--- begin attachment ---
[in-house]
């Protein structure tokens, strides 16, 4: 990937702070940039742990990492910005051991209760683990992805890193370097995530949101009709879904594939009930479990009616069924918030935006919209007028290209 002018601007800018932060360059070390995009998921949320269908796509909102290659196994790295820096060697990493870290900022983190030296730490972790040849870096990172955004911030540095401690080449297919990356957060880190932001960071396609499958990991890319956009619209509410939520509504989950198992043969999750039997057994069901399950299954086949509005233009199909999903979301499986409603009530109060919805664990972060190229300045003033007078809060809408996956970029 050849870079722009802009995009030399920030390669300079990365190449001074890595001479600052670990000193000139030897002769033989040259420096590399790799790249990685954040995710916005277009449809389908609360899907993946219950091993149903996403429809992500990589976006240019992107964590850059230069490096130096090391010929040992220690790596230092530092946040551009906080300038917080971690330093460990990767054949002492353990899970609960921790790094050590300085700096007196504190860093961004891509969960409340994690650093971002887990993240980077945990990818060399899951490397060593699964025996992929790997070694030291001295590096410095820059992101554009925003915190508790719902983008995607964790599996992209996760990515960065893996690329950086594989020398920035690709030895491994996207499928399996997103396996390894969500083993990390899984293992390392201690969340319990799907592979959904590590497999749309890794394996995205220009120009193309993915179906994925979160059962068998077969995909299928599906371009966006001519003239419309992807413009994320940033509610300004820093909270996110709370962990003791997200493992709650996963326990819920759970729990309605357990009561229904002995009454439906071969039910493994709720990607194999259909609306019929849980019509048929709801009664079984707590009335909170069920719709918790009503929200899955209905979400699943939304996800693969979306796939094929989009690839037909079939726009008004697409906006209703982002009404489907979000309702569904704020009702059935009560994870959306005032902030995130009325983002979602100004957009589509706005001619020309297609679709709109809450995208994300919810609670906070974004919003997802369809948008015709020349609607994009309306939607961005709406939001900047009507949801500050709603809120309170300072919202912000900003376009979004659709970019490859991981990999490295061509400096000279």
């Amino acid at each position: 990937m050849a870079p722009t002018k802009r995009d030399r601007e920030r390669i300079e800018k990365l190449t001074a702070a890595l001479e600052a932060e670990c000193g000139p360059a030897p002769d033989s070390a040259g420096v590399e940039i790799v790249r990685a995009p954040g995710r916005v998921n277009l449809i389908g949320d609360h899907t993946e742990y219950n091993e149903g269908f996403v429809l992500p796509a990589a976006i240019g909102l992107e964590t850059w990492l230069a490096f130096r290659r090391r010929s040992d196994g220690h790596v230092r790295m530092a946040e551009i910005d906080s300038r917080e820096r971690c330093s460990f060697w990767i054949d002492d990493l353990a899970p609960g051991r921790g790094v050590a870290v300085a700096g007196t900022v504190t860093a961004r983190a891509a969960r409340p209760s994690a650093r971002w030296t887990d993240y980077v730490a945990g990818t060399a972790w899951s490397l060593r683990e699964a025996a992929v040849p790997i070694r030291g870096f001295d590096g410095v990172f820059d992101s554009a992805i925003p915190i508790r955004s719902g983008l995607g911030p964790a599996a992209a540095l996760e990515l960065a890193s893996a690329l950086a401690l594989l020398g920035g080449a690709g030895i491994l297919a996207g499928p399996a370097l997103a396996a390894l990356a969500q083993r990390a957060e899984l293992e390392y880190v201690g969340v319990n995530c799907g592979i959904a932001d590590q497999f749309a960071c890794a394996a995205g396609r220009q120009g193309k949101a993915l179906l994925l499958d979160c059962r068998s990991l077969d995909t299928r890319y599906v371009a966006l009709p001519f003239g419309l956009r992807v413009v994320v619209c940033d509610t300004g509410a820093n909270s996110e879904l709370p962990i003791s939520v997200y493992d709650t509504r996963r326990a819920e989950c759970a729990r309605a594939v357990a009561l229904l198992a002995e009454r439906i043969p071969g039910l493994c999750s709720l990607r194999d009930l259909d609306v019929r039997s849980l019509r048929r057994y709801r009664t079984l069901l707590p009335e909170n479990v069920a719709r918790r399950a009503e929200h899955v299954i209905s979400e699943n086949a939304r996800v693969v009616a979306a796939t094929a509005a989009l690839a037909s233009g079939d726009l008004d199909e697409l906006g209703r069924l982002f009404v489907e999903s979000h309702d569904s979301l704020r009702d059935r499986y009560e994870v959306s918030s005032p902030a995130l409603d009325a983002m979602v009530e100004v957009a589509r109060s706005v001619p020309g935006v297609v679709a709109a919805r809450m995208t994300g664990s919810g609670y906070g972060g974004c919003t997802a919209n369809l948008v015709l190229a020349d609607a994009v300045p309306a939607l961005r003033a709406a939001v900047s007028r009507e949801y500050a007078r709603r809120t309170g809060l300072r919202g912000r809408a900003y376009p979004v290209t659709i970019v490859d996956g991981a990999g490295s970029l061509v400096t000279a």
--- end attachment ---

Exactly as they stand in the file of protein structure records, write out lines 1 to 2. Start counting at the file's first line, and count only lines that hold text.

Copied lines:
[in-house]
């Protein structure tokens, strides 16, 4: 990937702070940039742990990492910005051991209760683990992805890193370097995530949101009709879904594939009930479990009616069924918030935006919209007028290209 002018601007800018932060360059070390995009998921949320269908796509909102290659196994790295820096060697990493870290900022983190030296730490972790040849870096990172955004911030540095401690080449297919990356957060880190932001960071396609499958990991890319956009619209509410939520509504989950198992043969999750039997057994069901399950299954086949509005233009199909999903979301499986409603009530109060919805664990972060190229300045003033007078809060809408996956970029 050849870079722009802009995009030399920030390669300079990365190449001074890595001479600052670990000193000139030897002769033989040259420096590399790799790249990685954040995710916005277009449809389908609360899907993946219950091993149903996403429809992500990589976006240019992107964590850059230069490096130096090391010929040992220690790596230092530092946040551009906080300038917080971690330093460990990767054949002492353990899970609960921790790094050590300085700096007196504190860093961004891509969960409340994690650093971002887990993240980077945990990818060399899951490397060593699964025996992929790997070694030291001295590096410095820059992101554009925003915190508790719902983008995607964790599996992209996760990515960065893996690329950086594989020398920035690709030895491994996207499928399996997103396996390894969500083993990390899984293992390392201690969340319990799907592979959904590590497999749309890794394996995205220009120009193309993915179906994925979160059962068998077969995909299928599906371009966006001519003239419309992807413009994320940033509610300004820093909270996110709370962990003791997200493992709650996963326990819920759970729990309605357990009561229904002995009454439906071969039910493994709720990607194999259909609306019929849980019509048929709801009664079984707590009335909170069920719709918790009503929200899955209905979400699943939304996800693969979306796939094929989009690839037909079939726009008004697409906006209703982002009404489907979000309702569904704020009702059935009560994870959306005032902030995130009325983002979602100004957009589509706005001619020309297609679709709109809450995208994300919810609670906070974004919003997802369809948008015709020349609607994009309306939607961005709406939001900047009507949801500050709603809120309170300072919202912000900003376009979004659709970019490859991981990999490295061509400096000279």